We’ve covered the government’s pay-to-stay programme in three separate pieces in this issue of Housing Technology, including how Canada’s version of pay-to-stay is being handled in Ottawa. In short, the pay-to-stay programme will mean higher rents for higher-earning tenants (£40,000+ in London and £31,000+ outside London) living in social housing.
While the underlying reasons behind the planned introduction of pay-to-stay are sensible, collecting the data necessary to implement the programme is likely to tax most housing providers. This is for three reasons.
The first is that while most housing providers have reasonably accurate records of their tenants and are used to communicating with them (and vice versa) about a variety of topics, very few will have ever needed to track the other members of those tenants’ households, much less those other members’ incomes.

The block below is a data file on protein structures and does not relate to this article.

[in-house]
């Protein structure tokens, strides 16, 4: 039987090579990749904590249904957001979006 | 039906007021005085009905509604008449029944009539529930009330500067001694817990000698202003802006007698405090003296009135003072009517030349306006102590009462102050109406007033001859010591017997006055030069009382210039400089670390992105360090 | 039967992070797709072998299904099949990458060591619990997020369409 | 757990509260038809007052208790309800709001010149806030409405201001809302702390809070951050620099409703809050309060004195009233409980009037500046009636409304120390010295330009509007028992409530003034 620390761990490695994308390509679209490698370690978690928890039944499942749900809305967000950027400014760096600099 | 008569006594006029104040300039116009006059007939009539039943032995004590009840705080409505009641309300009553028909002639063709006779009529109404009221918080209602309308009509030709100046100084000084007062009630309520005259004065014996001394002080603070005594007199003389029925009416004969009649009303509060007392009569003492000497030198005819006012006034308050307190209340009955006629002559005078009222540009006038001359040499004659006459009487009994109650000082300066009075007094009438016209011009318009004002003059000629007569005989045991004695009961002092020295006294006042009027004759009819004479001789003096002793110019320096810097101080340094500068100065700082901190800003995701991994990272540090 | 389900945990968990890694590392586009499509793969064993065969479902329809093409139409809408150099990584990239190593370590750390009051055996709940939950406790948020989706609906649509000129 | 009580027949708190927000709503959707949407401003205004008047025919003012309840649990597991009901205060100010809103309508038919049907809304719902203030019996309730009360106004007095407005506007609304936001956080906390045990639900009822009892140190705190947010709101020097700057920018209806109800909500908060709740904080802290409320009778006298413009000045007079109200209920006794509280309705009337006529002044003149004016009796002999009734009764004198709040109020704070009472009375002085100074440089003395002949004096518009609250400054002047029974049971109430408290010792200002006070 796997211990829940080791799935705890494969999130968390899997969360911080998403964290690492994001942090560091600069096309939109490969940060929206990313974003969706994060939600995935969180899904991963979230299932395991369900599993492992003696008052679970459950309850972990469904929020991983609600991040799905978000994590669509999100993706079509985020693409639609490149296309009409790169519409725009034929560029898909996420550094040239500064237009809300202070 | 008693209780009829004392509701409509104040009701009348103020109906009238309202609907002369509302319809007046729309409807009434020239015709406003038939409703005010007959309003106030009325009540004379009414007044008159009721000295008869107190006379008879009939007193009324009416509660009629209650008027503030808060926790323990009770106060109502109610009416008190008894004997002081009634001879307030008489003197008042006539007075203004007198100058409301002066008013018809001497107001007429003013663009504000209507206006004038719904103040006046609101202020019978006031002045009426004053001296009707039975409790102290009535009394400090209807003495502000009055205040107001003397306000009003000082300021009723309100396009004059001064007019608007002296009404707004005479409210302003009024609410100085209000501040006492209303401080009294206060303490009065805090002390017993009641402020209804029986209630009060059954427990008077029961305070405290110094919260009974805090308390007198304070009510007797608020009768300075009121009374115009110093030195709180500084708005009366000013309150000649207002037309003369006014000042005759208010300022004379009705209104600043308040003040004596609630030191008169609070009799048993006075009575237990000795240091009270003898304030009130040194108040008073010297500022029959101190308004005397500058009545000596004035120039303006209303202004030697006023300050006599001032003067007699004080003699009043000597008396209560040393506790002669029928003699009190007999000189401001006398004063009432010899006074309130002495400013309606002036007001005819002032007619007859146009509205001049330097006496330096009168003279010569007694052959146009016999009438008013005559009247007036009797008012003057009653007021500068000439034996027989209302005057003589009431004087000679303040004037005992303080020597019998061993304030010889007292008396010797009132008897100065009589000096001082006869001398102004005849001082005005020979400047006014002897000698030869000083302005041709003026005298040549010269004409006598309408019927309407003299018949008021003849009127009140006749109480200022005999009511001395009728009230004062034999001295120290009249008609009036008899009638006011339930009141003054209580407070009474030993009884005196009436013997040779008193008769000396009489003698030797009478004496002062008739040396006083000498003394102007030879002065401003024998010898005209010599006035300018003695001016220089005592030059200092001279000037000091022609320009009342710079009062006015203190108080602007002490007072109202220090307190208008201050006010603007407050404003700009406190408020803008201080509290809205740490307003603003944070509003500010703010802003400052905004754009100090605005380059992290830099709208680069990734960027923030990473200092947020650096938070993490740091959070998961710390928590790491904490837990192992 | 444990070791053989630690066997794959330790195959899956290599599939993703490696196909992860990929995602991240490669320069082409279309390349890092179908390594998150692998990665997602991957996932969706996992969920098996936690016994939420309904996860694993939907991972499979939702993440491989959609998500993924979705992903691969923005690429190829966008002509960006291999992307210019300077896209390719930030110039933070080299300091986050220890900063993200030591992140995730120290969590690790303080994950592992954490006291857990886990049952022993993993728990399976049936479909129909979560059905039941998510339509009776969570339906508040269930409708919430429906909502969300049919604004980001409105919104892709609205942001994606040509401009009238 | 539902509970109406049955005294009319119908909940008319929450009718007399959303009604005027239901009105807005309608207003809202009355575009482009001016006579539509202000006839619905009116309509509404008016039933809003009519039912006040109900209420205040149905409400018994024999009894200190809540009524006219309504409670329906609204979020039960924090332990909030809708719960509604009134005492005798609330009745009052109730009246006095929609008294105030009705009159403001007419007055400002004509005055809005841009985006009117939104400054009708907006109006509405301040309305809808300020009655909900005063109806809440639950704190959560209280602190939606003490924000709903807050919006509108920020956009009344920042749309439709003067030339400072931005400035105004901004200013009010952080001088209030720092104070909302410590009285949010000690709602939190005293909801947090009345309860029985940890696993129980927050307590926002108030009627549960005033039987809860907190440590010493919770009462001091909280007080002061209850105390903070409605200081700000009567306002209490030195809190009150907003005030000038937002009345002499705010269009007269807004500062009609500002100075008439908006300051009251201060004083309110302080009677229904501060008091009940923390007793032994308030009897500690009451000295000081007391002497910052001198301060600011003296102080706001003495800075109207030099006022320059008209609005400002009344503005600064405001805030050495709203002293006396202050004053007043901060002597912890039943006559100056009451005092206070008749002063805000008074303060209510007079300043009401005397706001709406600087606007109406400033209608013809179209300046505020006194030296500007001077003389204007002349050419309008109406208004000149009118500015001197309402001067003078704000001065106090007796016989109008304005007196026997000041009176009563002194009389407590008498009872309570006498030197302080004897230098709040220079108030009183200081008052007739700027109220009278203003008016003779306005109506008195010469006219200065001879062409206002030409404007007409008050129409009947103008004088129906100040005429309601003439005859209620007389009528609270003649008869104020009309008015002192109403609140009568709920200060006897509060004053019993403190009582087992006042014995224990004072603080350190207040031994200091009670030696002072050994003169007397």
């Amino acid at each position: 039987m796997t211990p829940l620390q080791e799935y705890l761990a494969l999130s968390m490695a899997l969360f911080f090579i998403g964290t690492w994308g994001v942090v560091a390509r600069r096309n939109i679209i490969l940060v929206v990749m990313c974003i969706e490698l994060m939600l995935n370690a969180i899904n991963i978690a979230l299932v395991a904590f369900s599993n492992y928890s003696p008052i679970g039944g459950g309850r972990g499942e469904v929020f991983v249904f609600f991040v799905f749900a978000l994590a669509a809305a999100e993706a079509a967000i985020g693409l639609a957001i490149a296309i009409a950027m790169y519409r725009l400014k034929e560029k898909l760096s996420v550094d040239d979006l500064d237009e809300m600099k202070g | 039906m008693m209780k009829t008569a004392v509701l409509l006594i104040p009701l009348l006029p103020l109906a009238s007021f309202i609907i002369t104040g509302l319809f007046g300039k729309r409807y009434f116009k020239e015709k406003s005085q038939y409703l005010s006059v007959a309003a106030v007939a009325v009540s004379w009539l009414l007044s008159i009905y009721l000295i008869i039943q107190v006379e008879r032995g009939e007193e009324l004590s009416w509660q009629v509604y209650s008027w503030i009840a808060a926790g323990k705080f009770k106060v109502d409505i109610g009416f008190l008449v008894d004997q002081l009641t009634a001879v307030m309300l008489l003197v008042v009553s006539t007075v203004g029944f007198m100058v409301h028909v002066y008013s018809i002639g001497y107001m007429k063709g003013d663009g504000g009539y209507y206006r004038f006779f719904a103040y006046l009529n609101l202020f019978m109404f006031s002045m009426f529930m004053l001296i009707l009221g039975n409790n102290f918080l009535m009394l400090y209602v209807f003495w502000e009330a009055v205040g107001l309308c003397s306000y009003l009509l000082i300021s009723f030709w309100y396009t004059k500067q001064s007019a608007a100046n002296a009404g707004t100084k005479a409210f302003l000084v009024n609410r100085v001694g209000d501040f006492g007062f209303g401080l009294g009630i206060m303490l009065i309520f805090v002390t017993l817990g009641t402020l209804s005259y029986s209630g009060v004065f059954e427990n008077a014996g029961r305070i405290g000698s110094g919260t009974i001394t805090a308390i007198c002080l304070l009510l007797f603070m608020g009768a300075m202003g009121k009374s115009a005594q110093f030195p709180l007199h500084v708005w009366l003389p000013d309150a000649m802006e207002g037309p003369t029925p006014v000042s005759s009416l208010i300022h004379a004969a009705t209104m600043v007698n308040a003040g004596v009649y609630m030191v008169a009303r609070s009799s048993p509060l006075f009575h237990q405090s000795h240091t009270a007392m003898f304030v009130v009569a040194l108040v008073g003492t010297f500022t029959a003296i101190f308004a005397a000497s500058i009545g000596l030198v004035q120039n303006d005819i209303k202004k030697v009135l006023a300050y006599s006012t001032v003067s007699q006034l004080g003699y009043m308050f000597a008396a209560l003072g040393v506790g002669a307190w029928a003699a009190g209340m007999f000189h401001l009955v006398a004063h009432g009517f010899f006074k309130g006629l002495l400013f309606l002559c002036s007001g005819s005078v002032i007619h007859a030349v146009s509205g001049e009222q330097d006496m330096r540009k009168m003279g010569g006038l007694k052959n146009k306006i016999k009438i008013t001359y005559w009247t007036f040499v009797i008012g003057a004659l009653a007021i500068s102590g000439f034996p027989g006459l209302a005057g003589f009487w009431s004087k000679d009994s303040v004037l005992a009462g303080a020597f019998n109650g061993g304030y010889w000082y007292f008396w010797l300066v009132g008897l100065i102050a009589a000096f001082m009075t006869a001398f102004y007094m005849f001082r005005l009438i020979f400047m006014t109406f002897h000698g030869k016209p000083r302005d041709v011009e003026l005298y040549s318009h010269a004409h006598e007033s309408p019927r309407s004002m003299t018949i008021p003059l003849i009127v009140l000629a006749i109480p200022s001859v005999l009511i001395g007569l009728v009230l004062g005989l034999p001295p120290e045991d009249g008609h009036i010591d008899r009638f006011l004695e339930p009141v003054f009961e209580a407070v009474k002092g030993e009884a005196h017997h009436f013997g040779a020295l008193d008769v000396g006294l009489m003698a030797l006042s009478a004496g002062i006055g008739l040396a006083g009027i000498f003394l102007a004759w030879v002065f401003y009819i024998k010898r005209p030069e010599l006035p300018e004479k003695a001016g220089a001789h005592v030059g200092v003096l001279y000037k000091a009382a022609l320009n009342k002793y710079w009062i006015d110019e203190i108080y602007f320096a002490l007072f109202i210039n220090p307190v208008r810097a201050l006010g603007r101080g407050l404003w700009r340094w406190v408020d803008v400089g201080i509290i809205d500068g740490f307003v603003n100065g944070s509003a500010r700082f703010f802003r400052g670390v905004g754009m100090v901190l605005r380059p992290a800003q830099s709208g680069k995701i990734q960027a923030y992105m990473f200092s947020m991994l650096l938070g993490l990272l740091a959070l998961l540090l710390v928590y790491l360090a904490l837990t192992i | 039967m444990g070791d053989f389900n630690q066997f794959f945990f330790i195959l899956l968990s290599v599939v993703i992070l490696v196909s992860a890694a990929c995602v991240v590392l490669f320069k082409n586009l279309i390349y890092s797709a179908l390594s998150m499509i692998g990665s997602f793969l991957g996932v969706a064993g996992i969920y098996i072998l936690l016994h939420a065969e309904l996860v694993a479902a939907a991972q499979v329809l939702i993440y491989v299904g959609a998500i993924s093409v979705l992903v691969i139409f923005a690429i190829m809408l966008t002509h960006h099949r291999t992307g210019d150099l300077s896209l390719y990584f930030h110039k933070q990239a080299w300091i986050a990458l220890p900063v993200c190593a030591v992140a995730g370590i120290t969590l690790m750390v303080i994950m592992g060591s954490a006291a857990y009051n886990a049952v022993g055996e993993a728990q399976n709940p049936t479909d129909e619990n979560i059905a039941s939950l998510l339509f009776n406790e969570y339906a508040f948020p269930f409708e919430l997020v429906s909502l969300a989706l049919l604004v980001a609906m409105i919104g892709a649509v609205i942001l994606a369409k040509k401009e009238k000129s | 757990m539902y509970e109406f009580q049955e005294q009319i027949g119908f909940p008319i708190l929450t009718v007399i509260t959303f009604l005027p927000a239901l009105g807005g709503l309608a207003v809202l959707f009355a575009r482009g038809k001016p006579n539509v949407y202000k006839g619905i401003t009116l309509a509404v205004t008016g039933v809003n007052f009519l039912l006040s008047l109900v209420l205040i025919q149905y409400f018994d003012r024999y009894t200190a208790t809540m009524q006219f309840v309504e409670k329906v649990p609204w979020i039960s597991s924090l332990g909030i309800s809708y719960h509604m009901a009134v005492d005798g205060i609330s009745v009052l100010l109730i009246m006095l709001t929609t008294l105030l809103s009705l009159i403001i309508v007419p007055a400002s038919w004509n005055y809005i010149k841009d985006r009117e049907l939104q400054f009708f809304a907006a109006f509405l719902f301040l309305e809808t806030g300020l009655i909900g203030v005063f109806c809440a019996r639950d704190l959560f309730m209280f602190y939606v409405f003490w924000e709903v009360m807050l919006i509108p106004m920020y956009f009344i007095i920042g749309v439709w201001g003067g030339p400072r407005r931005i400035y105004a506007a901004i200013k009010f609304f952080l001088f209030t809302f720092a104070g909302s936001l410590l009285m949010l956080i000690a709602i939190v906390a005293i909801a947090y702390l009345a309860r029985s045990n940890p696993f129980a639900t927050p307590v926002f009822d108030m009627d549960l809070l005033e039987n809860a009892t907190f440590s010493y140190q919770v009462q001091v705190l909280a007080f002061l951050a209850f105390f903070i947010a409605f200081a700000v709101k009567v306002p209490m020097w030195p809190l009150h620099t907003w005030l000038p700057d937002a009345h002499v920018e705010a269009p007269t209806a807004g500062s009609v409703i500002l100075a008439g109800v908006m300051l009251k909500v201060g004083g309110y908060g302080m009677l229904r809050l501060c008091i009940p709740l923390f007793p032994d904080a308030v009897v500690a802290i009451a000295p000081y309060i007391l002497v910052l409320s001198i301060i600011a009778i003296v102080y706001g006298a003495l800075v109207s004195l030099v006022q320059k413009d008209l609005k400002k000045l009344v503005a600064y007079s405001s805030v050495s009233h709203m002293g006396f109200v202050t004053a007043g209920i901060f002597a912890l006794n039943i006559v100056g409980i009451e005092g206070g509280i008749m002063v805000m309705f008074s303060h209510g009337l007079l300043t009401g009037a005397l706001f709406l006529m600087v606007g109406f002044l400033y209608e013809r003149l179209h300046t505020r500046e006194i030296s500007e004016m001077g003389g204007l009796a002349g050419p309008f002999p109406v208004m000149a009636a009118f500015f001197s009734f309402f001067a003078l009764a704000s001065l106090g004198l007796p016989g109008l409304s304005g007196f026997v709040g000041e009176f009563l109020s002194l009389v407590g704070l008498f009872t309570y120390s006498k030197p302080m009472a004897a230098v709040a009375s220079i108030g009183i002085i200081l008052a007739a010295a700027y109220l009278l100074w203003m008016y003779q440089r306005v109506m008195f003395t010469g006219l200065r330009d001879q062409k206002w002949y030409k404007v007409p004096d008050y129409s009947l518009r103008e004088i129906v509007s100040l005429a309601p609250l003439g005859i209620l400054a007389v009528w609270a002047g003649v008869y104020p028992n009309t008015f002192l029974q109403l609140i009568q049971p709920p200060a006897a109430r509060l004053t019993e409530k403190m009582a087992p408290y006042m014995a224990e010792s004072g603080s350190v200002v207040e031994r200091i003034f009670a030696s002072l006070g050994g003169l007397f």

The second is that many tenants and other members of their households may have very variable earning, making it harder to place an exact figure on the household’s income for the purposes of assessing them for pay-to-stay.
And finally, enforcing the disclosure of household income (which few households, as opposed to just the named tenants, will have had to do before) will add yet another administrative burden for housing providers, and that’s before they’ve even started to consider the effect of the pay-to-stay appeals process.
So, unlike other areas of housing providers’ operations that can be streamlined through process automation (such as booking repairs appointments or reporting ASB incidents), the main burden of pay-to-stay will be collecting the fundamental data in the first place.
Therefore, it’s vitally important that housing providers start thinking now about how they can use technology to automate as much of the earnings data collection process as possible, and preferably using their existing channels to avoid both ‘siloing’ pay-to-stay as well as reducing data duplication.